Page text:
• Stakeholder acceptance: The stakeholders are likely to agree to the elicitation method in analyzing their requirements. For example, the method isn't too invasive in a business environment.
  • Easy implementation: The elicitation method isn't overly complex and can be properly executed easily.
  • Graphical output: The method produces readily understandable visual artifacts.
  • Quick implementation: The requirements engineers and stakeholders can fully execute the elicitation method in a reasonable length of time.
  • Shallow learning curve: The requirements engineers and stakeholders can fully comprehend the elicitation method within a reasonable length of time.
  • High maturity: The elicitation method has experienced considerable exposure and analysis in the requirements engineering community.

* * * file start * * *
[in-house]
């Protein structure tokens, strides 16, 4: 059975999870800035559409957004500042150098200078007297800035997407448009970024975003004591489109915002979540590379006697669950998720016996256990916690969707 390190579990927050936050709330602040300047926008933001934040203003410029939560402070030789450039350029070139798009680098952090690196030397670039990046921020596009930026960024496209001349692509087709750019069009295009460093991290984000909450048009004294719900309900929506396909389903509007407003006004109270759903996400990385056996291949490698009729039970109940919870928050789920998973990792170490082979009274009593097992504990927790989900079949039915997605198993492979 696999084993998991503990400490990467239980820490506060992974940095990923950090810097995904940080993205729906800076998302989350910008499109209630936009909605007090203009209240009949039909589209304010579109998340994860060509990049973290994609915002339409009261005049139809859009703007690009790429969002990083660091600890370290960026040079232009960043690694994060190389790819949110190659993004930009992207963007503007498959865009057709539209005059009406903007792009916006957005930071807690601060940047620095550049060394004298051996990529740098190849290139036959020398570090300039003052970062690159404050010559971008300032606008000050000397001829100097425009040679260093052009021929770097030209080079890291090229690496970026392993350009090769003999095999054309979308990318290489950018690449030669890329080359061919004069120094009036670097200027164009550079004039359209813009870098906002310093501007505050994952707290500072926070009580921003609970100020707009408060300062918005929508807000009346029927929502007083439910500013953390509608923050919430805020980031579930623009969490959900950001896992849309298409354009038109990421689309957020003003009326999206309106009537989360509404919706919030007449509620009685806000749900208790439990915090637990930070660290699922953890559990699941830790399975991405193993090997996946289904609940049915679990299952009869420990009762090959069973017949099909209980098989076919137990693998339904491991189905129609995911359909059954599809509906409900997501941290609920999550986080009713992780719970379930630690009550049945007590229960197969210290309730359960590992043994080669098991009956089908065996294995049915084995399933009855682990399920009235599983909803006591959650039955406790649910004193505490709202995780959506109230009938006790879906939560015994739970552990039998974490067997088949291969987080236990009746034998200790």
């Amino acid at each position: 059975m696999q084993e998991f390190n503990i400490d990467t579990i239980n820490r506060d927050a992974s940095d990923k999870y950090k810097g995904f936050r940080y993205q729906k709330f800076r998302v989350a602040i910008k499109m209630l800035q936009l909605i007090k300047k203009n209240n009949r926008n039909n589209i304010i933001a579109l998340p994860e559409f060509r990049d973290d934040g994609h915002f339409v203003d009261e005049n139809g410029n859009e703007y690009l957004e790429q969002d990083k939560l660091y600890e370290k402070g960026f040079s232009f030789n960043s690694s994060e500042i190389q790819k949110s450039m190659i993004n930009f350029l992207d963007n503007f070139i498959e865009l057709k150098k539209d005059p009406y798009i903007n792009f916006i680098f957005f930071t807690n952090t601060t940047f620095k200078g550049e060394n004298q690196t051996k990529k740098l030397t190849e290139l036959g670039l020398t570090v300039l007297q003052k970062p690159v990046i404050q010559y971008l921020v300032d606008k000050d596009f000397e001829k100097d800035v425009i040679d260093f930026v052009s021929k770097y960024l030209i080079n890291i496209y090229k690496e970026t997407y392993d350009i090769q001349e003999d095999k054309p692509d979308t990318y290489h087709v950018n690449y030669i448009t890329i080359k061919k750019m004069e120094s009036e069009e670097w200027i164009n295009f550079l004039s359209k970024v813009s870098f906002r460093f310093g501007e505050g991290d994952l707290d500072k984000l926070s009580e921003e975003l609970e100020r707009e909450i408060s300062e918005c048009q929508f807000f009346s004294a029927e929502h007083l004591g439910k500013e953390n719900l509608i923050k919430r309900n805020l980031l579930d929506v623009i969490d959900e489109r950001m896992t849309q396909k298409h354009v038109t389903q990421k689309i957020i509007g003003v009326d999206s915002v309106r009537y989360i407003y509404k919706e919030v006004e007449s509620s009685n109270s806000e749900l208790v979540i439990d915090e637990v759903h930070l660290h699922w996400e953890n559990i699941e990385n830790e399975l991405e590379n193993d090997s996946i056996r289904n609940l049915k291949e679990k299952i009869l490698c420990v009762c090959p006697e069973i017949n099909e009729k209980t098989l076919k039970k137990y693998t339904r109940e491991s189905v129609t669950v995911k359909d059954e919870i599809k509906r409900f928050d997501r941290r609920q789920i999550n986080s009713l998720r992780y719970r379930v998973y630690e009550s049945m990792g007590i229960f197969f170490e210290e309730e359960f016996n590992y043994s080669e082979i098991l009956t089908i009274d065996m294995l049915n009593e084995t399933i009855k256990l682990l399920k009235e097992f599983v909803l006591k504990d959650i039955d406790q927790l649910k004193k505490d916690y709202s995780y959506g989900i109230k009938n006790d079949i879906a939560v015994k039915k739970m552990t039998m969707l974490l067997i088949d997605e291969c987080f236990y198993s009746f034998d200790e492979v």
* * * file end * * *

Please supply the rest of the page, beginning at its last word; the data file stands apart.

• Scalability: The method can be used to elicit the requirements of projects of different sizes, from enterprise-level systems to small- scale applications.2

Though results will vary from one organization to another, CMU's approach is worth considering as a choice for your organization.

The Security Elicitation step is the heart of the SQUARE process. This step describes the execution of the elicitation technique that was previously selected.

Avoiding Potential Mistakes

The biggest mistake that the requirements engineering team can make in this step is to elicit nonverifiable, vague, or ambiguous requirements. Each requirement must be stated in a manner that will enable relatively easy verification once the project has been implemented. For instance, the requirement "the system shall improve the availability of the existing customer service center" is impossible to measure objectively. Instead, the requirements engineering team should encourage the production of requirements that are clearly verifiable and, where appropriate, quantifiable. A better version of the previously stated requirement would thus be "The system shall handle at least 300 simultaneous connections to the customer service center." Later in this chapter, you'll learn what makes for a good write-up of nonfunctional requirements, and throughout the book you'll see hundreds of good examples.